Daniel González, Arizona Republic, August 9, 2010
Just a few years ago, when the economy was booming, the area around the Home Depot on Thomas Road and 36th Street in east Phoenix was packed with a couple of hundred men congregating on sidewalks and street corners soliciting work as day laborers.
Day laborers, mostly undocumented Mexican immigrants, also proliferated in other areas around the Valley, places like Avenida del Yaqui in Guadalupe, 43rd Avenue and Camelback Road in west Phoenix and Saguaro Boulevard in Fountain Hills.
But drive by any of those locations now, and only a handful of day laborers are left. And no longer do they rush up to vehicles en masse, waving their hands in a desperate bid to get hired. Now, they are more likely to keep a lower profile, leaning against a tree or sitting on a milk crate.
There are several reasons for the change. Arizona’s slumping economy has dried up the demand for day laborers, who typically are hired for yard cleaning, moving, tree cutting, construction and other jobs. Many have left Arizona to look for work in other states, or they have given up and returned to Mexico.
And the state’s crackdown on illegal immigration also is taking a toll, including parts of Arizona’s tough new immigration law that took effect July 29.
State Rep. John Kavanagh, R-Fountain Hills, who sponsored the House version of Senate Bill 1070, said one of the law’s intentions was to prevent the “highly disruptive situation that occurred at Pruitt’s.”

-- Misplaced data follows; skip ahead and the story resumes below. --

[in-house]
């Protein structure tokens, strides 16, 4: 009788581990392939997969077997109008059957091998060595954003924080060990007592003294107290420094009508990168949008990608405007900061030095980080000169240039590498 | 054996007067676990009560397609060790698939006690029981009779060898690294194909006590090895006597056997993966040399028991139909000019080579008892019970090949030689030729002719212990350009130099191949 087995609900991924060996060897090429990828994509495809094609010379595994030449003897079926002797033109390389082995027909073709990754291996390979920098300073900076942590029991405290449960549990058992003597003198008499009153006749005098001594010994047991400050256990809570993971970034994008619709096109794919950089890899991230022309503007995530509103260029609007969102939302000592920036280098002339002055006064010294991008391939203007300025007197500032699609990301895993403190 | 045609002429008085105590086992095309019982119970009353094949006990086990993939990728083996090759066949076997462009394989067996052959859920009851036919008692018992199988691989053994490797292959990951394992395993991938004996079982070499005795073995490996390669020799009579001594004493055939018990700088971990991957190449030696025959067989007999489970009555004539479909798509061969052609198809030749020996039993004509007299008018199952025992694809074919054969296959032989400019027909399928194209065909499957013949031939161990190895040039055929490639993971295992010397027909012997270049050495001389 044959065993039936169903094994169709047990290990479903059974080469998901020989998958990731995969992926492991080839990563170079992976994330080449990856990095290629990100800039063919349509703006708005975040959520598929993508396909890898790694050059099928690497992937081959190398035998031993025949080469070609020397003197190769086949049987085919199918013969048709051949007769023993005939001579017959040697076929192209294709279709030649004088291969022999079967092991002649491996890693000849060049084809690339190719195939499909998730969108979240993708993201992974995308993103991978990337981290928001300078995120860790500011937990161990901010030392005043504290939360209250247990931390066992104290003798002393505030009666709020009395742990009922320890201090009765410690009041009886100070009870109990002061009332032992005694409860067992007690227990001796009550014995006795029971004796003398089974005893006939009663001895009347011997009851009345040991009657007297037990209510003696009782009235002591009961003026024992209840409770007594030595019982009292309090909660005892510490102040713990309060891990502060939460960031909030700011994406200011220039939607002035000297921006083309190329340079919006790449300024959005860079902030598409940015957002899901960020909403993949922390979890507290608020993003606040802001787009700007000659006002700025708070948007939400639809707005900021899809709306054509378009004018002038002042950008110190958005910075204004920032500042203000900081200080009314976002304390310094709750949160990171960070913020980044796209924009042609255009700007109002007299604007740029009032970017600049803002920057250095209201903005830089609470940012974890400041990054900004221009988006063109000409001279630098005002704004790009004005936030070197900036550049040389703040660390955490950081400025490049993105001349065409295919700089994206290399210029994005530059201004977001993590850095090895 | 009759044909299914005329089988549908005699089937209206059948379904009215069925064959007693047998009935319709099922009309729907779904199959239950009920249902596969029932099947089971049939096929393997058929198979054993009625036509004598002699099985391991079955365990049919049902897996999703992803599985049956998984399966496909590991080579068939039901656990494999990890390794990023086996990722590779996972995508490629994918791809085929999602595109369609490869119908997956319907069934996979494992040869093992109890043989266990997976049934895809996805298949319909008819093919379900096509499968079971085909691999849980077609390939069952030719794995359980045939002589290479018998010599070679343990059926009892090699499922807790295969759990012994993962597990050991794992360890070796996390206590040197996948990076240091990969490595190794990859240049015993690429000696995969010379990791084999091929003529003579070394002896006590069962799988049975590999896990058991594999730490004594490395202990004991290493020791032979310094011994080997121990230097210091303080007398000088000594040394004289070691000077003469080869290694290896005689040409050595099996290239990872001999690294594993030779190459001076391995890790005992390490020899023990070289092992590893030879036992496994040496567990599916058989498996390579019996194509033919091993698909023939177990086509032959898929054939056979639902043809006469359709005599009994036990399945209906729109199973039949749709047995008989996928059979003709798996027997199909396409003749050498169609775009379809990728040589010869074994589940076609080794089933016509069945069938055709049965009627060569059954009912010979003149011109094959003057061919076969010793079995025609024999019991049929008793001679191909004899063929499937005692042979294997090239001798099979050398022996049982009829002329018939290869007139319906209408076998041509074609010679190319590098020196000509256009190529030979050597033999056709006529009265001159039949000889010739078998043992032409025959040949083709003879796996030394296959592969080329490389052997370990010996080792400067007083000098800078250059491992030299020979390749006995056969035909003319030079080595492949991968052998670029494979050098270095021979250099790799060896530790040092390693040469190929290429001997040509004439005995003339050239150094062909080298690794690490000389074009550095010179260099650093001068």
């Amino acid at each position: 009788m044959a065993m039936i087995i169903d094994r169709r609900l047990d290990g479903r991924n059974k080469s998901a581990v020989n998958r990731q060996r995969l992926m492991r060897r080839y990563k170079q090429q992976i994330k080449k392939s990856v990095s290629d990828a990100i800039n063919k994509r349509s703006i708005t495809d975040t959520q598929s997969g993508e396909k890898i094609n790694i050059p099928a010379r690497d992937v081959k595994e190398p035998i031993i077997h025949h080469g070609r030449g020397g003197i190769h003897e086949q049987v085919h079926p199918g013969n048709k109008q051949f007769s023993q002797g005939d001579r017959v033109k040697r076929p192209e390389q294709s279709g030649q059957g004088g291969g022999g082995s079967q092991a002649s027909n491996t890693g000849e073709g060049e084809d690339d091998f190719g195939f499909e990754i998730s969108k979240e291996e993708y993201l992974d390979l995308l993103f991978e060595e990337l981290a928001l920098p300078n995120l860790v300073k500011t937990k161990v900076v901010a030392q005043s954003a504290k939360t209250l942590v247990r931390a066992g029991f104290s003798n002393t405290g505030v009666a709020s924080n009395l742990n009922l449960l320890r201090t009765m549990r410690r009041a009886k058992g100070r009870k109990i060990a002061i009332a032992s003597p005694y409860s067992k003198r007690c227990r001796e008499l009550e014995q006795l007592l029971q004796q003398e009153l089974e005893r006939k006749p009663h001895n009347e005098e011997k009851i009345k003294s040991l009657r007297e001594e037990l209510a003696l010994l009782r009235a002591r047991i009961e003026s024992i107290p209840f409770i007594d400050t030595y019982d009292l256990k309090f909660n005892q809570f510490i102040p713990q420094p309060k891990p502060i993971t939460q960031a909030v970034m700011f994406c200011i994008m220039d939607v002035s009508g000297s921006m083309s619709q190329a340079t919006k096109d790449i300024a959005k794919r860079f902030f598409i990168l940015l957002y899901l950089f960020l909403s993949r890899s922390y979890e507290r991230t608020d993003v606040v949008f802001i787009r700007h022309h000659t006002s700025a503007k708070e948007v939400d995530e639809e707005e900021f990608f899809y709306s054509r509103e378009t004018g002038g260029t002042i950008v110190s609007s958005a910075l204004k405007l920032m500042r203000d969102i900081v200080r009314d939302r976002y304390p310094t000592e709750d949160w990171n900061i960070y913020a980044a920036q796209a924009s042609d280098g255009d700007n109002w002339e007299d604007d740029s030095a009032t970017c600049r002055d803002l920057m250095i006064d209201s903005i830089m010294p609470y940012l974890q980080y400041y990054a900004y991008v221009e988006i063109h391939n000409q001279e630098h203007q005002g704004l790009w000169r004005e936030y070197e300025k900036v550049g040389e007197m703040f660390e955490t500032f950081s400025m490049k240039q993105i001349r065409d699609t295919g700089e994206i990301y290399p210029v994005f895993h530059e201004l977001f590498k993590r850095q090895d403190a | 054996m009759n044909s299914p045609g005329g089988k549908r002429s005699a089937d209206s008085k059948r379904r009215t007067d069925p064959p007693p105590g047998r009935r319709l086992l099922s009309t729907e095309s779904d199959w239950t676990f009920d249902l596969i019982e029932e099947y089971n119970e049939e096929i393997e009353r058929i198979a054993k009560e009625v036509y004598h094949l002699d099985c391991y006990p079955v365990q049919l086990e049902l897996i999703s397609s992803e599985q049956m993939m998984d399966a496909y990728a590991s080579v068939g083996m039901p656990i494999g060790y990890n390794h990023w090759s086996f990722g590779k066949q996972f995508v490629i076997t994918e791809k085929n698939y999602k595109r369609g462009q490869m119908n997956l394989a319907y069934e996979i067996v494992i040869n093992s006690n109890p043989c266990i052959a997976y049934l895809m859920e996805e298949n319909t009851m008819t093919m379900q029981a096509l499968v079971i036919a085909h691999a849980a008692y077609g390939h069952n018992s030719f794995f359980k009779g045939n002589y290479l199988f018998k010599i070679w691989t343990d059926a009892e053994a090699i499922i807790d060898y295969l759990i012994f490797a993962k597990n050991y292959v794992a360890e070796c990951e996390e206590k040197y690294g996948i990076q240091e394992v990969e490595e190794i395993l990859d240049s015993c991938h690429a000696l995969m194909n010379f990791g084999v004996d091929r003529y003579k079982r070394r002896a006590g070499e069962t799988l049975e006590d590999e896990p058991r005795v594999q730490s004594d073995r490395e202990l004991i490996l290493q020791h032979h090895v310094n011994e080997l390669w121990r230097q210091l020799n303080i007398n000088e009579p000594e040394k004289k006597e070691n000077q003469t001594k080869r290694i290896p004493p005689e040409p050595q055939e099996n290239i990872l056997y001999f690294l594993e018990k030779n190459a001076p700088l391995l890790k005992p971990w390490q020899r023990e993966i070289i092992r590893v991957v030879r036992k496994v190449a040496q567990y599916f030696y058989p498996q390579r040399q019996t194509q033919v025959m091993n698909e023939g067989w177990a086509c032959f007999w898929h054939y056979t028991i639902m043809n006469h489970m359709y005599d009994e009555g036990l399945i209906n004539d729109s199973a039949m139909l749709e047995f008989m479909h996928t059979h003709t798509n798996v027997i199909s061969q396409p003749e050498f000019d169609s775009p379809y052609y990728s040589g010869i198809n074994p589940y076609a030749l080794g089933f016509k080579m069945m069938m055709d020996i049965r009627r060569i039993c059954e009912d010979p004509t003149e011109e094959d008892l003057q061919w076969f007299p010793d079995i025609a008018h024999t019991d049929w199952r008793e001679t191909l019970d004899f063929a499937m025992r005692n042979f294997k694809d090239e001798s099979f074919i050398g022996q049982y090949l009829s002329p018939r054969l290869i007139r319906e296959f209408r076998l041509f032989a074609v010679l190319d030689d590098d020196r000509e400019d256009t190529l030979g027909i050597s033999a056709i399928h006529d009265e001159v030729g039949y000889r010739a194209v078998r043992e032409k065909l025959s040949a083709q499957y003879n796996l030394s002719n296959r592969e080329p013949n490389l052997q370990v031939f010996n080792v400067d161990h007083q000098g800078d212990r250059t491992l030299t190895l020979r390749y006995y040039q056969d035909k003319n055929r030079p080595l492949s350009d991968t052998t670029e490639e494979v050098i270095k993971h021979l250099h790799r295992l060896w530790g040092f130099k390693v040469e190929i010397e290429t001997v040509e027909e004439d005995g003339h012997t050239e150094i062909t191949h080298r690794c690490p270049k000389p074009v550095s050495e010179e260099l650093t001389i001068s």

In December 2007, day laborers congregating in front of Pruitt’s furniture store and other businesses on Thomas Road near the Home Depot ignited a dispute that dragged on for two months and propelled Arizona’s battle over illegal immigration into the national spotlight. The furniture store became a flashpoint in the illegal-immigration debate after it hired off-duty sheriff’s deputies to chase away day laborers from its parking lot, leading to demonstrations and counterdemonstrations.
Kavanagh said the law is also aimed at cracking down on the hiring of illegal immigrants because most day laborers tend to be undocumented people who work for cash and therefore don’t pay income taxes. The people who hire them also skip out on worker’s compensation payments, he said.
But law-enforcement officials say the law is clear. Police can’t arrest day laborers just for soliciting work.
“The key consideration is they have to be impeding traffic. It is legal for them to solicit work,” said Sgt. Tommy Thompson, a spokesman for the Phoenix Police Department.
Many of the day laborers interviewed for this story said they previously worked for construction or landscaping companies. They resorted to day-labor work after they lost their jobs, some because of the economy, others after a state law took effect in January 2008 that sanctions employers caught knowingly hiring illegal immigrants and requires them to run Social Security numbers of new employees though a federal electronic worker-verification system.
Aguilar, the day laborer in front of the Home Depot in east Phoenix, said a few years ago he sometimes got hired twice in the same day, once early in the morning and then again in the afternoon. Now, he said, he’s lucky if he gets hired twice in one week.